If questioned, the average American would probably know that the Constitution prohibits cruel and unusual punishment for prisoners. And, if questioned, the average American would probably say that rape is cruel under any circumstances. This is a simple concept. But unfortunately, this right is often violated behind prison bars in Michigan and across the country.
I recently discovered a series that The Detroit News ran May 22-25, 2005 called “Sexual Abuse Behind Bars.” It told the horrible stories of female inmates who alleged sexual harassment, abuse and assault from male prison guards. The five-month investigation had shocking results — more than 500 women said they had been abused while in prison.
These women banded together and sued for reparations. On July 15, Gov. Jennifer Granholm approved a settlement of $100 million, stipulating that the settlement didn’t necessarily indicate the guards were guilty. The Attorney General’s office recommended this action, saying that there was a precedent set by at least two other settlements of nearly $60 million.
Though the definition of cruel and unusual punishment — and its application to non-citizens — is often debated, no one would argue that rape should be excluded. While prison isn’t supposed to be a glamorous vacation from society, prisoners shouldn’t have to worry about being violated behind bars.
If this were an isolated incident, it would be tragic enough. But cruel situations like this are occurring surprisingly often. In January, ten female prisoners were awarded $15.5 million in a case involving sexual abuse at the Scott Correctional Facility in Plymouth. This prison has had as many as 50 sexual assault suits pressed against it in the last decade. And that isn’t the only facility in Michigan that has had complaints of sexual abuse.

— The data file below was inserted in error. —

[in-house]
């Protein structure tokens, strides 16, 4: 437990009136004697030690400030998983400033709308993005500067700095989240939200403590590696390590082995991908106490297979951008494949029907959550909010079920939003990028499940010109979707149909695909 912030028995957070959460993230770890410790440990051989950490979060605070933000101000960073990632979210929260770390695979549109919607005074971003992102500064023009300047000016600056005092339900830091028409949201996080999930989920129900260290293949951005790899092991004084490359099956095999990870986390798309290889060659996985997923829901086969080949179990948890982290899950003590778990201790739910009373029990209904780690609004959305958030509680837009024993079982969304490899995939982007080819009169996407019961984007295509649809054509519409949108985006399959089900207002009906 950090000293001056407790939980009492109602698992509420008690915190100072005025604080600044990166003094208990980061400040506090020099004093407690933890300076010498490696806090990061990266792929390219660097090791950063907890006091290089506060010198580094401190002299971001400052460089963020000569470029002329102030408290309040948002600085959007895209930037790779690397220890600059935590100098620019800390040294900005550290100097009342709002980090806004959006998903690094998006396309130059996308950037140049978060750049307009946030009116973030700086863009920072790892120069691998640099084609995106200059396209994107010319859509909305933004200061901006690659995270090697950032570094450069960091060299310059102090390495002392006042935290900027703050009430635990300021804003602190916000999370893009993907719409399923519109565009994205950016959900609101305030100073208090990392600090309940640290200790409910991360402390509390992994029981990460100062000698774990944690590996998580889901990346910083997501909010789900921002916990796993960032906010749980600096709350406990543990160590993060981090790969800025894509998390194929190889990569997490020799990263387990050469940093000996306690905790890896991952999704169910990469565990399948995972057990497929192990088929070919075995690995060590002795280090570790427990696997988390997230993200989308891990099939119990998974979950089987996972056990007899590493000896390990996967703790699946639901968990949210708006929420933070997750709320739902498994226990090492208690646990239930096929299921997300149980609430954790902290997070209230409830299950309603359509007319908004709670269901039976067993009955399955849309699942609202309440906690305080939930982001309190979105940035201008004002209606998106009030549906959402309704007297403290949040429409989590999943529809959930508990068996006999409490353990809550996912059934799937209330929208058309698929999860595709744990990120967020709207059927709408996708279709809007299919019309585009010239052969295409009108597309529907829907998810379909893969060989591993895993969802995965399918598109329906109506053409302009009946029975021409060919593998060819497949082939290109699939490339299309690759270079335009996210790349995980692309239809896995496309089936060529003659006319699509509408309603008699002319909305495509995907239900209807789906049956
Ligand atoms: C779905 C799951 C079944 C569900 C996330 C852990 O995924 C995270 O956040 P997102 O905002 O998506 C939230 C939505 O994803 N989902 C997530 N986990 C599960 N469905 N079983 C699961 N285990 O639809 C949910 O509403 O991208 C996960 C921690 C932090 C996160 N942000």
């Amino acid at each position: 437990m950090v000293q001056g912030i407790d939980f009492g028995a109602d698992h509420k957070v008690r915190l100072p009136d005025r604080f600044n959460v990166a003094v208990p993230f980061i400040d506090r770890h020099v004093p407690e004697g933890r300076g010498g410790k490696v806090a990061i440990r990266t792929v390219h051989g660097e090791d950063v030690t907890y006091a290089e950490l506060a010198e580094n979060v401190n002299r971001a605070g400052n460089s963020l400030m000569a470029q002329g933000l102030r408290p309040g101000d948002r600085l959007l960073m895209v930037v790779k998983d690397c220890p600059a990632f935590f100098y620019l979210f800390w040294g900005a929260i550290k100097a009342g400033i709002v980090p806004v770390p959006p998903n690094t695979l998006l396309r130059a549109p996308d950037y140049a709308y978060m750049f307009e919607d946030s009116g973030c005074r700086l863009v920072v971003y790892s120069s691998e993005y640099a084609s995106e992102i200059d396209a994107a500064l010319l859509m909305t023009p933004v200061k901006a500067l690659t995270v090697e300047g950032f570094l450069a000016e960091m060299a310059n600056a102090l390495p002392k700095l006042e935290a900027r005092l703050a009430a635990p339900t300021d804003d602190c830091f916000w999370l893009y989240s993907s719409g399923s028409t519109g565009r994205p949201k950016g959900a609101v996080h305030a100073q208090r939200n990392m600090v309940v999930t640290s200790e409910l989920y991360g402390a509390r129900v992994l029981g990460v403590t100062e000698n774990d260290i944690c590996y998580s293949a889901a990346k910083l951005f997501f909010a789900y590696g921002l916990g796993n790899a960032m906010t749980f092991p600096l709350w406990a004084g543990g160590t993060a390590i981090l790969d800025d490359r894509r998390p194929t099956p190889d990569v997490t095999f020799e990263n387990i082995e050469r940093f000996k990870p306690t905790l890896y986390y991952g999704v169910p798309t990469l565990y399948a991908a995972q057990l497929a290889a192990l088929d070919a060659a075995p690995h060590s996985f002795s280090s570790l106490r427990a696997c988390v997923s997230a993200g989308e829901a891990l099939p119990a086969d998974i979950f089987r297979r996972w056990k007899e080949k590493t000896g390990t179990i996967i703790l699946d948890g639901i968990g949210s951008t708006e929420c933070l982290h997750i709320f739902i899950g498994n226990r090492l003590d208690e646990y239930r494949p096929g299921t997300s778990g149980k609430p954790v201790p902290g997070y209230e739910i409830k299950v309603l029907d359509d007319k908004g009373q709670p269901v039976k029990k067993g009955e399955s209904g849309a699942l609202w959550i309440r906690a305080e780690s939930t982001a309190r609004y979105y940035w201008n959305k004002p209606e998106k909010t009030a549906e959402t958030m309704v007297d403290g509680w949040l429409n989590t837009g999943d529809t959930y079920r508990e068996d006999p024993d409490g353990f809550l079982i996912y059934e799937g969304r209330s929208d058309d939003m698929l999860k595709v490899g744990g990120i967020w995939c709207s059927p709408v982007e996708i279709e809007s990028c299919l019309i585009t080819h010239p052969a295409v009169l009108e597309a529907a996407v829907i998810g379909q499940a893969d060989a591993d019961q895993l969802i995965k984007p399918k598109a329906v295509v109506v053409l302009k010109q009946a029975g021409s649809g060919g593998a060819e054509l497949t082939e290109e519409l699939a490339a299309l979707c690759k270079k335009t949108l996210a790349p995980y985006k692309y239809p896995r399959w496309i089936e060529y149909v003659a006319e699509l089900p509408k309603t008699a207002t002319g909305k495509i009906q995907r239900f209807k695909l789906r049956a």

Problems arise when male guards are assigned to all-female prisons. That’s not to say that all male guards sexually abuse female prisoners, but there have been enough incidents to indicate a real danger in assigning male guards to female prisoners. Those guards are on the wrong side of the bars if they think their behavior is acceptable.
These women have no escape from their tormentors. They often don’t even feel like they have a choice. And as sad as it is, they probably don’t. As prisoners, their lives are controlled by guards. And since the Department of Corrections hasn’t changed its policy, these women have no hope while behind bars.
So why do male guards still work in female wards? How many cases will it take to prompt a change in policy? So far there have been at least 50 cases. And when you consider the fact that each case represents more than one woman, the numbers of assaulted women is astounding.
But the Michigan Department of Corrections has an opportunity to put an end to this. They could allow only female guards in all-female prisons. Other systems have set an example to follow. The Colorado Youthful Offender System has found a solution in assigning only female guards to female inmates and male guards to male inmates. This policy is also mandatory in European Union prisons.
This situation has been allowed to continue for too long. The Department of Corrections can’t naively assume all of its guards maintain proper integrity. After all, it handles the state’s prisoners. Its entire purpose is to keep the residents of Michigan safe. Somehow, I don’t think the rape of female prisoners was supposed to be a part of that mission, and it’s time to set things right.
Erika Mayer is the summer assistant editorial page editor.